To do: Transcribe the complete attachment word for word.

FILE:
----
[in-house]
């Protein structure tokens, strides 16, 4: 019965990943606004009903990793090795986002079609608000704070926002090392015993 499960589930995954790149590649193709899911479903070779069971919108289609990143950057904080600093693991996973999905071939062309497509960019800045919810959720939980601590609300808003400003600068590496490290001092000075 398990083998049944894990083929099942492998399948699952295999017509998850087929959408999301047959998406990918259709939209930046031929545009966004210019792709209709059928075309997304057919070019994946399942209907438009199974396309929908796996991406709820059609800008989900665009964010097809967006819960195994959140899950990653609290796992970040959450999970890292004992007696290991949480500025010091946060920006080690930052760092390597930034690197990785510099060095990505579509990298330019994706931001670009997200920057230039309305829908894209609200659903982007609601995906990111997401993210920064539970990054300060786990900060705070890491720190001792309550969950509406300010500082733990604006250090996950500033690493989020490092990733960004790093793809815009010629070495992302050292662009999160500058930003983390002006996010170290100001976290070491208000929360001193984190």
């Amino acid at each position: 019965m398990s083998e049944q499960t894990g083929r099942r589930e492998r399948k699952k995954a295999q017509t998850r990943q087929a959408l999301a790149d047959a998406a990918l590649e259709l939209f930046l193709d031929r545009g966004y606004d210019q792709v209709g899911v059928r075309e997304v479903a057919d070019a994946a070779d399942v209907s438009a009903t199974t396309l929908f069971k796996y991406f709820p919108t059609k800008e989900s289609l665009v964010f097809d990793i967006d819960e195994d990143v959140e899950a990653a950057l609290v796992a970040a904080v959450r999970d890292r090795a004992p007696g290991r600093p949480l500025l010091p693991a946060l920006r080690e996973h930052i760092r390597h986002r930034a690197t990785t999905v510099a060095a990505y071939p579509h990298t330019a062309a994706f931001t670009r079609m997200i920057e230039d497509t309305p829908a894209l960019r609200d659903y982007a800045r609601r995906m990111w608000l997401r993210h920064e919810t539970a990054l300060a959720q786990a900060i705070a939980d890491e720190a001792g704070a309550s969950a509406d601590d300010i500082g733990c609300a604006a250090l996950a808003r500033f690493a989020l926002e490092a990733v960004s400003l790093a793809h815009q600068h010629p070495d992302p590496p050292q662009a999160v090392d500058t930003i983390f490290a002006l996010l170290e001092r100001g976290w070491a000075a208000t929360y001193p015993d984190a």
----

[in-house]
């Protein structure tokens, strides 16, 4: 019965990943606004009903990793090795986002079609608000704070926002090392015993 499960589930995954790149590649193709899911479903070779069971919108289609990143950057904080600093693991996973999905071939062309497509960019800045919810959720939980601590609300808003400003600068590496490290001092000075 398990083998049944894990083929099942492998399948699952295999017509998850087929959408999301047959998406990918259709939209930046031929545009966004210019792709209709059928075309997304057919070019994946399942209907438009199974396309929908796996991406709820059609800008989900665009964010097809967006819960195994959140899950990653609290796992970040959450999970890292004992007696290991949480500025010091946060920006080690930052760092390597930034690197990785510099060095990505579509990298330019994706931001670009997200920057230039309305829908894209609200659903982007609601995906990111997401993210920064539970990054300060786990900060705070890491720190001792309550969950509406300010500082733990604006250090996950500033690493989020490092990733960004790093793809815009010629070495992302050292662009999160500058930003983390002006996010170290100001976290070491208000929360001193984190």
């Amino acid at each position: 019965m398990s083998e049944q499960t894990g083929r099942r589930e492998r399948k699952k995954a295999q017509t998850r990943q087929a959408l999301a790149d047959a998406a990918l590649e259709l939209f930046l193709d031929r545009g966004y606004d210019q792709v209709g899911v059928r075309e997304v479903a057919d070019a994946a070779d399942v209907s438009a009903t199974t396309l929908f069971k796996y991406f709820p919108t059609k800008e989900s289609l665009v964010f097809d990793i967006d819960e195994d990143v959140e899950a990653a950057l609290v796992a970040a904080v959450r999970d890292r090795a004992p007696g290991r600093p949480l500025l010091p693991a946060l920006r080690e996973h930052i760092r390597h986002r930034a690197t990785t999905v510099a060095a990505y071939p579509h990298t330019a062309a994706f931001t670009r079609m997200i920057e230039d497509t309305p829908a894209l960019r609200d659903y982007a800045r609601r995906m990111w608000l997401r993210h920064e919810t539970a990054l300060a959720q786990a900060i705070a939980d890491e720190a001792g704070a309550s969950a509406d601590d300010i500082g733990c609300a604006a250090l996950a808003r500033f690493a989020l926002e490092a990733v960004s400003l790093a793809h815009q600068h010629p070495d992302p590496p050292q662009a999160v090392d500058t930003i983390f490290a002006l996010l170290e001092r100001g976290w070491a000075a208000t929360y001193p015993d984190a």